Patient engagement is the new imperative in health care, writes Editor-in-chief Alan Weil in his introduction to the April 2016 issue of Health Affairs.
It is appropriate and right that Judith Hibbard of the University of Oregon served as the theme adviser for the issue: she’s the innovator of the Patient Activation Measure and has frequently published her research in Health Affairs. Her own bottom-line: that the higher the patient activation, the less health care costs the health plan. (See a recent post on her research here on Health Populi).
This issue of Health Affairs is a comprehensive primer on the many aspects of evolving consumerism in health care.
One sign of growing healthcare consumerism is health care “shopping,” with more patients-cum-consumers seeking transparency for price, quality, and availability of healthcare goods and services. Anna Sinaiko and Meredith Rosenthal, both of Harvard’s Chan School of Public Health, examine whose health-price shopping and how they’re doing it. Using data from Aetna’s Member Payment Estimator, the researchers found that, in 2012, the most commonly searched services were colonoscopy, vaginal delivery, mammogram, physician office consult, and C-section; together, these five services comprised 26% of all searches consumers conducted. Note that two of these services are preventive, and two deal with pregnancy. Among patients receiving services, searchers were more likely to be younger and healthier and to have higher annual deductible spending; the researcher regression analysis bore out the hypothesis that patients who incur higher annual deductibles were more likely to use the Member Payment Estimator. More were women, as well (note the influence of childbirth as two of the top-five most-searched services).
A second aspect of consumerism is understanding out-of-pocket costs. The theory of consumers’ “skin in the game” is to nudge people toward higher-value and -quality services. Peter Ubel and colleagues studied the role of physician-patient communication and the opportunity to help reduce patients’ out-of-pocket (OOP) spending. Ideally, the authors assert, “When patients are burdened by the expense of interventions, physicians should consider whether there are less expensive alternatives.” However, Ubel et. al. identified several missed opportunity scenarios in this relationship, including:
- Physicians’ failure to recognize potential financial concerns
- Distractions from patients’ financial concerns via frustration with the system
- Dismissal of patients’ financial concerns
- Hasty acceptance of patients’ dismissal of their own financial concerns
- Assuming “coverage” means full coverage
- Assuming generic medications are affordable
- Assuming co-payment assistance programs and coupons would resolve financial concerns
- Making short-term fixes without dealing with the patients’ longer-term financial challenges
- Failure to consider less-expensive alternatives.
Patient-Clinician conversations are discussed in a Viewpoint piece from Ian Hargraves and colleagues from the Mayo Clinic. The researchers distinguish between a health provider pushing “information” to a patient versus having a conversation with that patient. Conversations would be a basis for effective shared decision-making between doctors and patients, the authors explain, based on ten years’ worth of experience at Mayo Clinic. “We’ve learned that providing patients with information or evidence alone isn’t sufficient to support patients who are making a decision,” the Viewpoint states. The traditional assumption is that serving up technical medical information in “patient-friendly formats” would give said patients sufficient resources for their personal clinical decision-making. Not so: the real challenge is using evidence to discover what’s best for a particular patient in the context of their own values and preferences. “The medium in which this happens is patient-clinician conversation,” Hargraves and team have learned. While it’s necessary for clinicians to assess and communicate benefits and risks to patients, it is not sufficient. What matters is what matters to each individual patient.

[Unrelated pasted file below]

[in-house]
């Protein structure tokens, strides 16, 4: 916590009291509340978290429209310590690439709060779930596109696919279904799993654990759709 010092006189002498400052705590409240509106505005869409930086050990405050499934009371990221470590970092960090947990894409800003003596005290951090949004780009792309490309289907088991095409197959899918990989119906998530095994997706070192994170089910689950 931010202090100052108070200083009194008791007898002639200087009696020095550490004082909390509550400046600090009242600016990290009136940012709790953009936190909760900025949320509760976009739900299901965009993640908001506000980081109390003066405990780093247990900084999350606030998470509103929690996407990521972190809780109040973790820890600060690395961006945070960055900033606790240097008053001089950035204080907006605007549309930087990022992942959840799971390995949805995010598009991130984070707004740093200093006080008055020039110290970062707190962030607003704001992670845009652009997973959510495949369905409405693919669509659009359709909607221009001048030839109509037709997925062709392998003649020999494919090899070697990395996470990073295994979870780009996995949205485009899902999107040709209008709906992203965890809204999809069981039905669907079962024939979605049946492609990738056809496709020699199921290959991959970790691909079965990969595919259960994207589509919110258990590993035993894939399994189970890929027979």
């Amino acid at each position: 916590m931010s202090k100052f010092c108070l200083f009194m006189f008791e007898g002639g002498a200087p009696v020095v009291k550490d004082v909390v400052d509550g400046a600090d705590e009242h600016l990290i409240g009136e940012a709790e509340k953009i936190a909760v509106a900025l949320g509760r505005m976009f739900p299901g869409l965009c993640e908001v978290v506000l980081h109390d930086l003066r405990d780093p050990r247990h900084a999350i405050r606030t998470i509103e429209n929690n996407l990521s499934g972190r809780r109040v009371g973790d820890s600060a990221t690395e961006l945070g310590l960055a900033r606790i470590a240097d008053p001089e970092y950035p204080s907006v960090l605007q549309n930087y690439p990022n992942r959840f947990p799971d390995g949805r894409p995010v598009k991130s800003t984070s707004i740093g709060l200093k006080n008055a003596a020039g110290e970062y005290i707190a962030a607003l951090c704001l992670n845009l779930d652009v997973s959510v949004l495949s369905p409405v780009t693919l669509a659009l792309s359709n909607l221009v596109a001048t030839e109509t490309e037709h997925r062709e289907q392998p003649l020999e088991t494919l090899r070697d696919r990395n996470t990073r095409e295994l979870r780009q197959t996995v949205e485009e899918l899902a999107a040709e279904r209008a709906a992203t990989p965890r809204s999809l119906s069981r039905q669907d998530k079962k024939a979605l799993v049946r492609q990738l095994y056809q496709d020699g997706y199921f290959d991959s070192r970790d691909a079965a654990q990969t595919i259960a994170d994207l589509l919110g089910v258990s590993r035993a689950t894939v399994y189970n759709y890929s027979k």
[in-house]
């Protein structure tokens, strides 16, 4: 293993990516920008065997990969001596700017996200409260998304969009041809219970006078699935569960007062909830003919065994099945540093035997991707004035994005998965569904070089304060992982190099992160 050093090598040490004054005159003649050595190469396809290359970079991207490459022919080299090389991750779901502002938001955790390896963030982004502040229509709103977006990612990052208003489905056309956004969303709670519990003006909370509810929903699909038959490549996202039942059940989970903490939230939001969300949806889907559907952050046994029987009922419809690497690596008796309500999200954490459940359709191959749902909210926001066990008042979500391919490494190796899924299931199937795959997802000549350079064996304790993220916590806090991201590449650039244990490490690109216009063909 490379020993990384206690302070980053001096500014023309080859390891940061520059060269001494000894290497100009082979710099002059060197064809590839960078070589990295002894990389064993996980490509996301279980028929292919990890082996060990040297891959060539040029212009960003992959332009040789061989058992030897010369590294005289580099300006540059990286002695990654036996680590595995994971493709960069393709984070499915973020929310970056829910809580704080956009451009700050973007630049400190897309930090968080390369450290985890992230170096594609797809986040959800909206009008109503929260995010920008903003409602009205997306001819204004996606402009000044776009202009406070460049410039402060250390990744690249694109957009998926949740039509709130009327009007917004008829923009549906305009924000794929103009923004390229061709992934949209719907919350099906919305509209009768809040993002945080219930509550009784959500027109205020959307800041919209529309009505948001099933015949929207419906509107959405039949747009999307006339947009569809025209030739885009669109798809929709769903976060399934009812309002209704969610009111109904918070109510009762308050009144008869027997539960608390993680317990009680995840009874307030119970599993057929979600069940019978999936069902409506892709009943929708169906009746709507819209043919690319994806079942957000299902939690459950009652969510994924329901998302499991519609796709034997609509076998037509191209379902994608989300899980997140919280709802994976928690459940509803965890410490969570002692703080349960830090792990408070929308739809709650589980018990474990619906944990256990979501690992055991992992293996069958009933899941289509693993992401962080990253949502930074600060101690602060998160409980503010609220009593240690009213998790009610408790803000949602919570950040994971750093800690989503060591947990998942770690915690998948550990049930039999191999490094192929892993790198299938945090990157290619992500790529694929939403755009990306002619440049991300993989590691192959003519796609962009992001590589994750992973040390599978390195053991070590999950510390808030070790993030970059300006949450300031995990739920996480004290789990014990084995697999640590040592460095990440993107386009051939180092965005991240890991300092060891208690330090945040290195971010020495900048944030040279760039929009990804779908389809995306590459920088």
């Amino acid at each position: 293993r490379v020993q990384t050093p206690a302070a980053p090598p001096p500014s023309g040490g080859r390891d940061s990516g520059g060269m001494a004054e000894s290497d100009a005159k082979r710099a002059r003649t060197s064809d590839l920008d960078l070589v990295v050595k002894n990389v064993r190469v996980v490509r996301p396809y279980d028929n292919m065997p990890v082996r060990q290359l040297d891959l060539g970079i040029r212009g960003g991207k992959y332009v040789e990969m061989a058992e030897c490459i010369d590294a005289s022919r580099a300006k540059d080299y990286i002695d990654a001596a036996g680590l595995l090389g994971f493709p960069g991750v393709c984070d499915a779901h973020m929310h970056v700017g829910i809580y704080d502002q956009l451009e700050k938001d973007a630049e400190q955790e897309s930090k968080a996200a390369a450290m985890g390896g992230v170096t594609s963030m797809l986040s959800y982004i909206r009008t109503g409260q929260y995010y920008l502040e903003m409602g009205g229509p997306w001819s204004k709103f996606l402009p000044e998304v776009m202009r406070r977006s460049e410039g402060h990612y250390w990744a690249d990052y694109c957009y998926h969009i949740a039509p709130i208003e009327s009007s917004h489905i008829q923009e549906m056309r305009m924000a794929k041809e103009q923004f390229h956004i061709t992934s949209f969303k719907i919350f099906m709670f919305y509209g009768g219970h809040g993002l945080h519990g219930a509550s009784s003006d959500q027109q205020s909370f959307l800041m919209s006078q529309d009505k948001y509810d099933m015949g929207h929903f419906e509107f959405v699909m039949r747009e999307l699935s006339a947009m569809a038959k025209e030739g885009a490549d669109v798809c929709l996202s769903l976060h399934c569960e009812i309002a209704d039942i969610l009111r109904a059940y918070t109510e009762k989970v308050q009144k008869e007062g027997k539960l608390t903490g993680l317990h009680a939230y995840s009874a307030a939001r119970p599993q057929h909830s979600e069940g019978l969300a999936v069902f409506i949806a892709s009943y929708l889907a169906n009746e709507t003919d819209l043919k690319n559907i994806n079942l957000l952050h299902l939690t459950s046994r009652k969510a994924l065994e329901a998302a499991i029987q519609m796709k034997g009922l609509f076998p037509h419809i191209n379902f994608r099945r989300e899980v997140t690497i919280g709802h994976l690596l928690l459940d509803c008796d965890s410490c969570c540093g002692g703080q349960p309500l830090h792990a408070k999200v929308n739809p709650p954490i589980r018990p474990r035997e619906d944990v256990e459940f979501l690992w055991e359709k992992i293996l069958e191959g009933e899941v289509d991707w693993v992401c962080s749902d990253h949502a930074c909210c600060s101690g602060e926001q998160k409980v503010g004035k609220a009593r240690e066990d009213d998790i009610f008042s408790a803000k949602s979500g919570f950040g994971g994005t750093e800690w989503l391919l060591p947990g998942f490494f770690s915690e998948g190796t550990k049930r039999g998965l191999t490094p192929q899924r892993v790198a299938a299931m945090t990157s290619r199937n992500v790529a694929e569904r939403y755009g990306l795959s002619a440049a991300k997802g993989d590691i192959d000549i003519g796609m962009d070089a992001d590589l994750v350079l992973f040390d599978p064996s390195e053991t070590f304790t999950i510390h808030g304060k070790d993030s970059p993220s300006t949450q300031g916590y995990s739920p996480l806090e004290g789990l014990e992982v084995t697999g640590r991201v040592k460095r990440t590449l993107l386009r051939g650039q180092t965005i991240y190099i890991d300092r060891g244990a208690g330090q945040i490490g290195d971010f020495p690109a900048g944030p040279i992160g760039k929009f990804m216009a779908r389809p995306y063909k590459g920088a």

Health Populi’s Hot Points: Ubel and colleagues wrote about the lack of out-of-pocket expense conversations between doctors and patients as part of a larger “general failure of the U.S. health care system. Physicians in the U.S. have difficulty factoring financial concerns into health care decisions in part because out-of-pocket spending is often difficult to determine and health care prices are often opaque.” That gets to the importance of price transparency, which Sinaiko and Rosenthal discussed in their contribution discussing health plan members’ searching the Aetna Estimator tool. But healthcare is a team sport, and shared decision-making, informed by the Mayo Clinic experience, is a healthcare Holy Grail.
As the shopping ladies in the cartoon admit, “most of my consumerism is self-taught.” It is indeed early days for patients to embrace full-on consumerism in health care, notwithstanding many years of health plans and employers risk-shifting growing financial burdens to employees and plan members. Their learning curve will be much smoother if the on-ramp supports shared decision-making and health literacy in its many forms: health financial literacy, health plan literacy, and digital literacy. Clinicians will learn as much from patients as patients will from their trusted providers.